Wheelchair Maker Tries to Regain Profits

TIMES STAFF WRITER

For decades, Everest & Jennings International Ltd. dominated the wheelchair business. Its chairs were used by Franklin D. Roosevelt and Winston Churchill. The company had as much as 70% of the U.S. market 15 years ago, and small competitors went to court claiming the company monopolized the business.

But in the 1980s, everything changed.

Everest & Jennings diversified into hospital beds, and the move was a flop. A new manufacturing plant in Camarillo, where the company is now based, was "poorly planned and executed" in the early 1980s and deliveries fell months behind schedule, said former company President Whitney A. McFarlin.

That opened the door for two young companies, Invacare Corp. and what is now the Quickie division of Sunrise Medical Inc. in Torrance, that began filling the void with lightweight, easy-to-use chairs. Even after its manufacturing snags were fixed, over the next few years, Everest & Jennings was slow to introduce newly designed chairs.

As a result, the company "threw buckets of market share" to its new rivals, McFarlin now admits.

Then last November, Gerald M. Jennings, the patriarch of the Jennings family that co-founded the company in the 1930s, died at the age of 70. A month later, Ronald Brierley, a New Zealand financier who had been accumulating Everest & Jennings stock since 1985, took control of the company by buying more shares from the Jennings family and on the open market. McFarlin says that only one family member, Dianne J. Jennings, Gerald Jennings' niece, remains on the company's board of directors.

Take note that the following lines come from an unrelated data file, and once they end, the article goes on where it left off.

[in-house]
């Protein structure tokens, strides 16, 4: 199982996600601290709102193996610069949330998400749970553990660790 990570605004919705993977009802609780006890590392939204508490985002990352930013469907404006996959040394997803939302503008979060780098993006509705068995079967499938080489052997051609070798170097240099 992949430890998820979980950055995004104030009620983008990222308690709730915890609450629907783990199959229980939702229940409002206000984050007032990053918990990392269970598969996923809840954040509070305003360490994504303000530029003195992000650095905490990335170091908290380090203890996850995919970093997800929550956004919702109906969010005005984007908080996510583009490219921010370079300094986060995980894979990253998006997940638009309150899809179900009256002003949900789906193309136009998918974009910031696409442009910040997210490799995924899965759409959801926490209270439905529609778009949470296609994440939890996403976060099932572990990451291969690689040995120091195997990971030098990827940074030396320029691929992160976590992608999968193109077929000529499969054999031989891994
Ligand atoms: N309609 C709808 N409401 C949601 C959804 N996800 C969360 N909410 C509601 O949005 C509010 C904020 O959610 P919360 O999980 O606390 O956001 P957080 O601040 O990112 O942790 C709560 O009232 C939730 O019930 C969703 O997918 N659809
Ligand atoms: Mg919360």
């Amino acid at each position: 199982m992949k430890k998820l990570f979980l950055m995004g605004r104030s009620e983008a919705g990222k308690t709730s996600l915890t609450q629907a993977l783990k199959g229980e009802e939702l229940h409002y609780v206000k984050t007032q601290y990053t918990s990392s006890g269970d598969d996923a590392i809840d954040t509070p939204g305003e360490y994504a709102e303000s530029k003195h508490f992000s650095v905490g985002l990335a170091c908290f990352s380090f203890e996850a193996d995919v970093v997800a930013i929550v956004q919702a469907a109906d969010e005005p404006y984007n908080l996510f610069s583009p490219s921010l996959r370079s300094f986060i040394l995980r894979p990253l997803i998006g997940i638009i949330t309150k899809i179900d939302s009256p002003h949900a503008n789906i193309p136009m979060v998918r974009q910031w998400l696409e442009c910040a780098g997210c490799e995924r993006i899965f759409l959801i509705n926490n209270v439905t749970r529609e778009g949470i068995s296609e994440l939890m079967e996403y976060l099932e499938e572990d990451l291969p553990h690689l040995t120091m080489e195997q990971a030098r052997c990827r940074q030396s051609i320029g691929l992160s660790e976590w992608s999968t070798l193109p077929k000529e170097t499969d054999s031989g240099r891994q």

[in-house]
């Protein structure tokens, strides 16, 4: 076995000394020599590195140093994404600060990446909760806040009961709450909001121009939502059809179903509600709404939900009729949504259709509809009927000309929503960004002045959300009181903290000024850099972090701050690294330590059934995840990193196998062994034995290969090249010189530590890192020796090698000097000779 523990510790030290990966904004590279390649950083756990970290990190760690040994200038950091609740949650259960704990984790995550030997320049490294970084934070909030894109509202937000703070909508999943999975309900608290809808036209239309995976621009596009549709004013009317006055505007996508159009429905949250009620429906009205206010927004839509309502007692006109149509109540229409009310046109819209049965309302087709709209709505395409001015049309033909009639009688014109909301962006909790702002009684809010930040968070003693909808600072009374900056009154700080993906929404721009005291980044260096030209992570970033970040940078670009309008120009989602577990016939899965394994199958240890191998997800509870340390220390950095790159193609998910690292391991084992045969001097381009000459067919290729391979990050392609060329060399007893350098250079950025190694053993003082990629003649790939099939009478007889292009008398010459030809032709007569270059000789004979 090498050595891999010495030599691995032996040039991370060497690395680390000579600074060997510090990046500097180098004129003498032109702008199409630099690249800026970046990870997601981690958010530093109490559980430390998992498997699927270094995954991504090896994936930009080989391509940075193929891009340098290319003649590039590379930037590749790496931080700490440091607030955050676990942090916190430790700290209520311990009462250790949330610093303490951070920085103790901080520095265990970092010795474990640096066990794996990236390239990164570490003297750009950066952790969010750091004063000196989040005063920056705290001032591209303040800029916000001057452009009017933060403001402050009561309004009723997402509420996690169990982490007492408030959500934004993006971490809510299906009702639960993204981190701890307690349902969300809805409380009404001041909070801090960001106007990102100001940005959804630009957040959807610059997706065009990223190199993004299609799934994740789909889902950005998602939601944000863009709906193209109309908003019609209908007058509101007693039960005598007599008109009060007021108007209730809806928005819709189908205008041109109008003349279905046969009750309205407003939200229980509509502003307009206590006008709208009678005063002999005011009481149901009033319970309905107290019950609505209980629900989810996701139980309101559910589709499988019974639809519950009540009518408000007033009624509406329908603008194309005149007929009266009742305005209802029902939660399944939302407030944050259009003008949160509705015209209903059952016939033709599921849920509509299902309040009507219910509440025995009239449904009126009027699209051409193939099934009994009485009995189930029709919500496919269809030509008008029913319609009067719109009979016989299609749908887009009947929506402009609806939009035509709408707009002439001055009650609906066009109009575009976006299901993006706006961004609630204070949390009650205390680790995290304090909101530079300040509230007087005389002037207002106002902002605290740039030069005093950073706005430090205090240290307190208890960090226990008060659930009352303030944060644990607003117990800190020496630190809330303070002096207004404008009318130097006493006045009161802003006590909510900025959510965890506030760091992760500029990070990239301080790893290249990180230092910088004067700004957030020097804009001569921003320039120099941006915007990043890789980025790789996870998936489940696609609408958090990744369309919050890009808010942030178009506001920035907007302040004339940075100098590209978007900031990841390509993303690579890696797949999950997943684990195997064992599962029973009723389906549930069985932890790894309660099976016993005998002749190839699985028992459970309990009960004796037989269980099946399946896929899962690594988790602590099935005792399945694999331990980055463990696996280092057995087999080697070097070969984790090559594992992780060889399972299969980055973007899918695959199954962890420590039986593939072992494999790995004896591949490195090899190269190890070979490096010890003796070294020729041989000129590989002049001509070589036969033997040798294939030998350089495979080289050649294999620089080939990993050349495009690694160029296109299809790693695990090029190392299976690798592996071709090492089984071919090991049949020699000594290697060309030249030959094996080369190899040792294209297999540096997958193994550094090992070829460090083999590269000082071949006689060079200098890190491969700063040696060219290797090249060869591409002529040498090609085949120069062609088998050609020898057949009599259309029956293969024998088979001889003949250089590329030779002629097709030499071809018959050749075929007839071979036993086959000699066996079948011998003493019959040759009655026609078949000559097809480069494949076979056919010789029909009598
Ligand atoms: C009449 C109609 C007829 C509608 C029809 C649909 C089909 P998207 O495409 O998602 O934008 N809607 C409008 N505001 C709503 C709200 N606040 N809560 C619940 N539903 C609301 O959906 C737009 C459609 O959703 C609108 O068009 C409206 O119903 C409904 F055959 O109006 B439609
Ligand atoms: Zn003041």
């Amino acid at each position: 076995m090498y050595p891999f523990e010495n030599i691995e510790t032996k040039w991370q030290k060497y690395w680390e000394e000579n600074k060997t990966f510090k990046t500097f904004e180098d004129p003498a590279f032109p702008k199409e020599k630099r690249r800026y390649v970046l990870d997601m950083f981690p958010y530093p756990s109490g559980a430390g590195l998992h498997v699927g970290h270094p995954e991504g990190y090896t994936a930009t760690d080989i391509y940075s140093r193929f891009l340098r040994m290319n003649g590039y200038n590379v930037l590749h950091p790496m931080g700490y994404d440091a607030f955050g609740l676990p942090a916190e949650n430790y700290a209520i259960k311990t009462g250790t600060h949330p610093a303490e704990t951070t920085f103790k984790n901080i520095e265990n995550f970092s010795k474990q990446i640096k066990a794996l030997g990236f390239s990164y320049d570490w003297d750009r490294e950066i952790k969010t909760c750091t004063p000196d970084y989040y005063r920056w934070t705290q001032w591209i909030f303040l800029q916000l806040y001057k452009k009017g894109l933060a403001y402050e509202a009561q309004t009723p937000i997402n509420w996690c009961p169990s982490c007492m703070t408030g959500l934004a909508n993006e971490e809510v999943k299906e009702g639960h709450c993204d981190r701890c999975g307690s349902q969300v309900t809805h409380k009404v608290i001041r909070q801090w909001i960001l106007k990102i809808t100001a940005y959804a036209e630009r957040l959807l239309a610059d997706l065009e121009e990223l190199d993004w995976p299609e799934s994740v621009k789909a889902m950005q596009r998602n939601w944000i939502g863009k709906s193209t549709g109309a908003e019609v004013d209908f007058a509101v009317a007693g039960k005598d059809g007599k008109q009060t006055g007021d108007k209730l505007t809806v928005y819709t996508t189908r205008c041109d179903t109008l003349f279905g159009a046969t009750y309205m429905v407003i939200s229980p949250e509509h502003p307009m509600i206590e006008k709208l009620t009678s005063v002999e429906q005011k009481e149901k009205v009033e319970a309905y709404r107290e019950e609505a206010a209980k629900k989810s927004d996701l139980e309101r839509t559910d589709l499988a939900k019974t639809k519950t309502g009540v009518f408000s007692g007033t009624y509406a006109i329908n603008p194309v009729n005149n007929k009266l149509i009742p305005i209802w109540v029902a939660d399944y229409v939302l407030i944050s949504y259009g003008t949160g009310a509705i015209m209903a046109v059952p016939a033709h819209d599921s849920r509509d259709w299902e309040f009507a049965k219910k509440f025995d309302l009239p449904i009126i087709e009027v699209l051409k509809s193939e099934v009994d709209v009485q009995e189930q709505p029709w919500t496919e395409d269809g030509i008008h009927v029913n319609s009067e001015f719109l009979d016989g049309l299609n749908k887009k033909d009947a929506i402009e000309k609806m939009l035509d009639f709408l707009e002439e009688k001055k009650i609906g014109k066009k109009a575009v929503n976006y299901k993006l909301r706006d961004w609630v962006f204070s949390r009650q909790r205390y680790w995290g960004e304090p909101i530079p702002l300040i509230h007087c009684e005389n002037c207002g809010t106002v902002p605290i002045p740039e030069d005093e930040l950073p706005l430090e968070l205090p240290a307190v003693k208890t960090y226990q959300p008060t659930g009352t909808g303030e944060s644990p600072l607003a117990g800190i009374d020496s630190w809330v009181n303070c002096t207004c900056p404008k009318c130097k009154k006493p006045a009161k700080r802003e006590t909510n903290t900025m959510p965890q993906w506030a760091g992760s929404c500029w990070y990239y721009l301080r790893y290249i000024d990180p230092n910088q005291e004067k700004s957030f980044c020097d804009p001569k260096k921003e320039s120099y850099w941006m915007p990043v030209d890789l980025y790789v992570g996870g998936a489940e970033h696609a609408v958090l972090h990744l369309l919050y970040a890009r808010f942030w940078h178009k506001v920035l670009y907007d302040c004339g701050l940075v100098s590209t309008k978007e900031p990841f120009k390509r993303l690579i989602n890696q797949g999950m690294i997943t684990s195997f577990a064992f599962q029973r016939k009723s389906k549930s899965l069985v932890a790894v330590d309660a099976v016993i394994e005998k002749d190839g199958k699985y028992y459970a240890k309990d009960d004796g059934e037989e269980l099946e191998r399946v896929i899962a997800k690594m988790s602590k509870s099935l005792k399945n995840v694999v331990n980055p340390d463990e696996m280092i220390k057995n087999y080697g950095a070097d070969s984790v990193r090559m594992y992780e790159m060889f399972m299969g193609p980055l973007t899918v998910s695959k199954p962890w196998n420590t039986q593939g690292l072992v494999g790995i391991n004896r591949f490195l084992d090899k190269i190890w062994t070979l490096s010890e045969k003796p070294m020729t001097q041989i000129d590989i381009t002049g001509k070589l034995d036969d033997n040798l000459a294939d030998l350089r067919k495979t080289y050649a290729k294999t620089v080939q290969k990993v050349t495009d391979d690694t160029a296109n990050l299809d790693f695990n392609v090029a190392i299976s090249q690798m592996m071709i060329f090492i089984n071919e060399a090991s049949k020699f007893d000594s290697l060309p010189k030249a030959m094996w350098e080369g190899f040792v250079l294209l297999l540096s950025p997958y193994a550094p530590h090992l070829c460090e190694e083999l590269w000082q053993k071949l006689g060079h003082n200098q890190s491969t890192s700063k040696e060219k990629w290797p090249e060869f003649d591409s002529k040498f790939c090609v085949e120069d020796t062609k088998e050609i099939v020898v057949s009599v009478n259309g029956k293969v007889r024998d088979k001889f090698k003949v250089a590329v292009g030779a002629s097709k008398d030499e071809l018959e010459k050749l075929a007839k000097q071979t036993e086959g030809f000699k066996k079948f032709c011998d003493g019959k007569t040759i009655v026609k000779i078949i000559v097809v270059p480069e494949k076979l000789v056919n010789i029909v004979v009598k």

Now the job of bolstering the company rests with Brierley and his staff, who control more than $1 billion worth of investments overall. The stake in Everest & Jennings is held by his Industrial Equity Pacific Ltd., and Robert G. Sutherland, the head of Industrial Equity's North American operations, was named chairman of Everest & Jennings in January, succeeding the late Jennings. Sutherland did not return calls seeking comment.

Last month the management overhaul continued when Everest & Jennings named Barre L. Rorabaugh, 48, who joined the company only four months ago, to replace McFarlin as president and chief executive. "The new owners basically wanted their own man in place here, and that's understandable," said McFarlin, who had held the post since 1985, when the Jennings family went outside for a new top executive. McFarlin remains a director of the company.

Brierley's assumption of control and his changes may only extend the turmoil at Everest & Jennings. But they also have the company's rivals taking notice.

"The new owners appear to be businessmen," said A. Malachi Mixon III, chairman of Invacare, an Elyria, Ohio-based concern. "Industrial Equity has a reputation for looking at troubled businesses and trying to turn them around."

Although Everest & Jennings remains the acknowledged leader of the worldwide wheelchair market, it concedes that Invacare might now sell more chairs in the United States. Invacare's presence in the professional medical market alone, where Everest & Jennings wheelchairs were long a staple, "has eroded tremendously," asserted Wayne Kunishige, vice president for product management at Sunrise Medical's Quickie division in Fresno.

Everest & Jennings also expects to post a net loss of about $33 million for its fiscal year that ended last Dec. 1, contrasted with a $2-million profit the previous year. Part of the loss included $18.5 million in reserves Everest & Jennings set aside to overhaul its operations. Also, the company was trying to recover some market share by waging a price war in the wheelchair business, which hurt profit margins. Everest & Jennings' sales were flat in fiscal 1989 at about $192 million, McFarlin said.